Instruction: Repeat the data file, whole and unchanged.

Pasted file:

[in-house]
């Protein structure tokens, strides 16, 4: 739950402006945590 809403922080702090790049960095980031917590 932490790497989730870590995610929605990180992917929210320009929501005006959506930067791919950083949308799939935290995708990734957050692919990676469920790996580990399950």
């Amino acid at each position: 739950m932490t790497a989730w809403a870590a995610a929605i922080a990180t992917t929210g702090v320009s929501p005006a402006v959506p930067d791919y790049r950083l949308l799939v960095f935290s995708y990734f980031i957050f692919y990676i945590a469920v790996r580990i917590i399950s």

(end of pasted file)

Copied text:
[in-house]
């Protein structure tokens, strides 16, 4: 739950402006945590 809403922080702090790049960095980031917590 932490790497989730870590995610929605990180992917929210320009929501005006959506930067791919950083949308799939935290995708990734957050692919990676469920790996580990399950």
């Amino acid at each position: 739950m932490t790497a989730w809403a870590a995610a929605i922080a990180t992917t929210g702090v320009s929501p005006a402006v959506p930067d791919y790049r950083l949308l799939v960095f935290s995708y990734f980031i957050f692919y990676i945590a469920v790996r580990i917590i399950s």